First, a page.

There’s no doubt that the commitment to building a sustainable supply chain is enormous and that’s why I like this framework for segmentation. Because there is no single solution, this model gives us a helpful approach to categorising suppliers based on their sustainable capabilities., It also cuts across the standard tier one, tier two system that could render an organisation blind to the suppliers that need to do the most work. The scandals that General Motors and Mattel faced when suppliers far down in the supply chain were exposed for violating environmental and labour standards are still fresh and act as a cautionary tale for any organisation that chooses only to work with tier one suppliers on their sustainability requirements. These scandals have taught us that we simply cannot assume that good practise will cascade. Companies must find a more effective approach for breaking down their supply chain when it comes to sustainability. The Philips’ framework is a good place to start.

It is important, therefore, that corporations consider how they communicate their commitment to a sustainable supply chain to their suppliers. In the past, the mistake of believing buying power is enough to strong-arm even the most reluctant of suppliers into accepting ESG targets has proved catastrophic – vis a vis., General Motors and Mattel serving as examples of companies thinking they can pass the buck. In order to ignite the energy so that suppliers will respond in like fashion, corporations must create a platform to communicate their message, to share the  commitment and to introduce and discuss options and opinions. An email is not enough.. Neither is a pdf slide deck. Nor  a negotiation between a procurement manager and a supplier over new standards and requirements in the T&Cs.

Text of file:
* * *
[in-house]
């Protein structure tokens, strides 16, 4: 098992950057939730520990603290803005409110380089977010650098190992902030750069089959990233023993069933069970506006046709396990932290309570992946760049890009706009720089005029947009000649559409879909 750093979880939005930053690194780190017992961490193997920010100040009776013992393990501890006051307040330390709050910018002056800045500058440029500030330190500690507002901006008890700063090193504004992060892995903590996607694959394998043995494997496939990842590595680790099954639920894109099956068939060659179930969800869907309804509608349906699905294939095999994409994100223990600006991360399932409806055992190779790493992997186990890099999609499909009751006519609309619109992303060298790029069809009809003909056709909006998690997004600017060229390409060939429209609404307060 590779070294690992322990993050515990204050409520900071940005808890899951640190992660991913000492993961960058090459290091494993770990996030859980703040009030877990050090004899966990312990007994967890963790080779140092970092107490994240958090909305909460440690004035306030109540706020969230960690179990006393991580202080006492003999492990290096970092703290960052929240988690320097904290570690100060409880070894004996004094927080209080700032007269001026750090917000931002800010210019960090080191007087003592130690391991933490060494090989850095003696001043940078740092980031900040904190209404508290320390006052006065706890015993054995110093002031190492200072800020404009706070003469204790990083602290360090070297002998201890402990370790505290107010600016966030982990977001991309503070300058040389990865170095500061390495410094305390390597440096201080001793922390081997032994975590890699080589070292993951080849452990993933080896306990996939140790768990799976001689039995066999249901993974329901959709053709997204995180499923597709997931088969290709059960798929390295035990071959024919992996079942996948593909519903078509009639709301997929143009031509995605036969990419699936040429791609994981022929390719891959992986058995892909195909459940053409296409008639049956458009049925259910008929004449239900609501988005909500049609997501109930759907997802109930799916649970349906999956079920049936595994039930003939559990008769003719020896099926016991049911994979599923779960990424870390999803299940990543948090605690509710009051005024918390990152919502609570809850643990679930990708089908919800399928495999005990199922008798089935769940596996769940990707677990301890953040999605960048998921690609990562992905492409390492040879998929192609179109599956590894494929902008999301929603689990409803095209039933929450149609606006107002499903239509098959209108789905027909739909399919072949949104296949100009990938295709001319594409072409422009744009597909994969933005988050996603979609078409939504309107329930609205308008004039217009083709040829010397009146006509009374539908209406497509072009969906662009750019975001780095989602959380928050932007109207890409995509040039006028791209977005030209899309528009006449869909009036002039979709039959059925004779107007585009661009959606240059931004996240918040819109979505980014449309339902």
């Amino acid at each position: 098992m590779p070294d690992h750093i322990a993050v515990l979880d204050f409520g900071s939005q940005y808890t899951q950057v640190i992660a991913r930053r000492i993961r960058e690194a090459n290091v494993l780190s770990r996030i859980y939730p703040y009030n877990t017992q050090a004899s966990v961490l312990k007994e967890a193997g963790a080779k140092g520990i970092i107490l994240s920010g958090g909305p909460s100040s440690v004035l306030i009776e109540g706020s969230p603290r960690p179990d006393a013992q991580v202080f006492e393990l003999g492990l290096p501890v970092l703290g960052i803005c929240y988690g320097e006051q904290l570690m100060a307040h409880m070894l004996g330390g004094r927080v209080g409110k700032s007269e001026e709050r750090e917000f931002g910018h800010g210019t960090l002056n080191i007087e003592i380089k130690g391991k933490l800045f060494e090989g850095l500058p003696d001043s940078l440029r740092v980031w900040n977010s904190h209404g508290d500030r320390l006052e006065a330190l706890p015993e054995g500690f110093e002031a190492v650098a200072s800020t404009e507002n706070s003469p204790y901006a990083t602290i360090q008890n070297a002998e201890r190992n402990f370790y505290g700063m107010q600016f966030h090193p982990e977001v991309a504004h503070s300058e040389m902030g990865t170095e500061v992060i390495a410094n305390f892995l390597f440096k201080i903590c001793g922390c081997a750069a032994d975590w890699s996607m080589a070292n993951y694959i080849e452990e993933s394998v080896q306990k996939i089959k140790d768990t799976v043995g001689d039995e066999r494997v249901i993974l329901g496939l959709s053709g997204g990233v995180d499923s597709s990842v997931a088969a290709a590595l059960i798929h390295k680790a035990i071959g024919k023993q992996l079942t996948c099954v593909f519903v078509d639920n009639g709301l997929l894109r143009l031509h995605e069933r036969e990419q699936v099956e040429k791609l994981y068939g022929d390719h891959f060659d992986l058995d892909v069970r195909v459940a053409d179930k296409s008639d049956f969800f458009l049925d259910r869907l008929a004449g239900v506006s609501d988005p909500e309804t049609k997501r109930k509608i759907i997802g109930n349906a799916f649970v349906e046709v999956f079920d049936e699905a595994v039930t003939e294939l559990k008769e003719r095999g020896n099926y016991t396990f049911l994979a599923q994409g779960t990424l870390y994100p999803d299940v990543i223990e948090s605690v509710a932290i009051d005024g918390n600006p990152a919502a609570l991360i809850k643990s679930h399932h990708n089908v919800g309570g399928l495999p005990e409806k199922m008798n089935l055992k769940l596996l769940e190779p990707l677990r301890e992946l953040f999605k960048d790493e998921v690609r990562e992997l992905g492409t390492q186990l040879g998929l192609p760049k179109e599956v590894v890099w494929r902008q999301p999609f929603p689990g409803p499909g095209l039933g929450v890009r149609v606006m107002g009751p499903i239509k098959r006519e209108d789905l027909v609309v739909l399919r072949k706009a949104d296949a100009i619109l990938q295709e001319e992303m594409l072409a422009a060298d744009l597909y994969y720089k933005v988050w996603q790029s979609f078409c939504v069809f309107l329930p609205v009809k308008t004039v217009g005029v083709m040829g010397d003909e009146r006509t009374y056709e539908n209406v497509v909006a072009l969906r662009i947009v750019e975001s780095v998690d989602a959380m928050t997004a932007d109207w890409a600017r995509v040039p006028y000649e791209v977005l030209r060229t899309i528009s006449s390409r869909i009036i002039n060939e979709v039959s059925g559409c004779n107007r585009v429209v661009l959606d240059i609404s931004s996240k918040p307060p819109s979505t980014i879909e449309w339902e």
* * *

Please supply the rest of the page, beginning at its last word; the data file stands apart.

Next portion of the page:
A supplier day is the energy and boldness, the commitment to across-the-board communication and mutual vision that can signal the beginning of a new way of doing business.. A supplier day brings together the Chairman, the CEO, the CFO, the CPO and the CSO to launch their united pledge and plan to make a meaningful and positive impact on ESG. It is a day given to winning  over the support and buy-in from the leadership of their suppliers. A day where suppliers are invited to be a part of the decision-making process from the beginning and a day where both the buyer and their sellers agree that the buck stops with them.

 A supplier day can act as the lightning strike that charges suppliers into action. And the time to strike is now. With most of the world working remotely and virtual events becoming the next normal, it has never been easier to get executives, stakeholders and decision makers in the same (virtual) room.

They say that lightning doesn’t strike twice. But this lightning can, when virtual events are an easier and cheaper way to bring your supply chain community together. The variations are endless; from lightning strike supplier days to smaller, frequent supplier days to address  specific areas of sustainability. Virtual supplier days create cohesive and consistent platforms for reinforcing and progressing your company’s sustainability agenda. Finally, physical events can generate 500-1,000kg of CO2 per attendee. There would be no greater irony than discussing issues of sustainability during an event that is generating an immense environmental footprint.

It is irrefutable that a commitment to ESG goals requires a renewed purpose for Procurement; is not a one-size-fits-all approach across the supply chain and a commitment to ESG goals are too important to be left to boring email communication. Instead, Supplier Day can be the lightning bolt that provides purpose, focus and direction to propel the future of your company.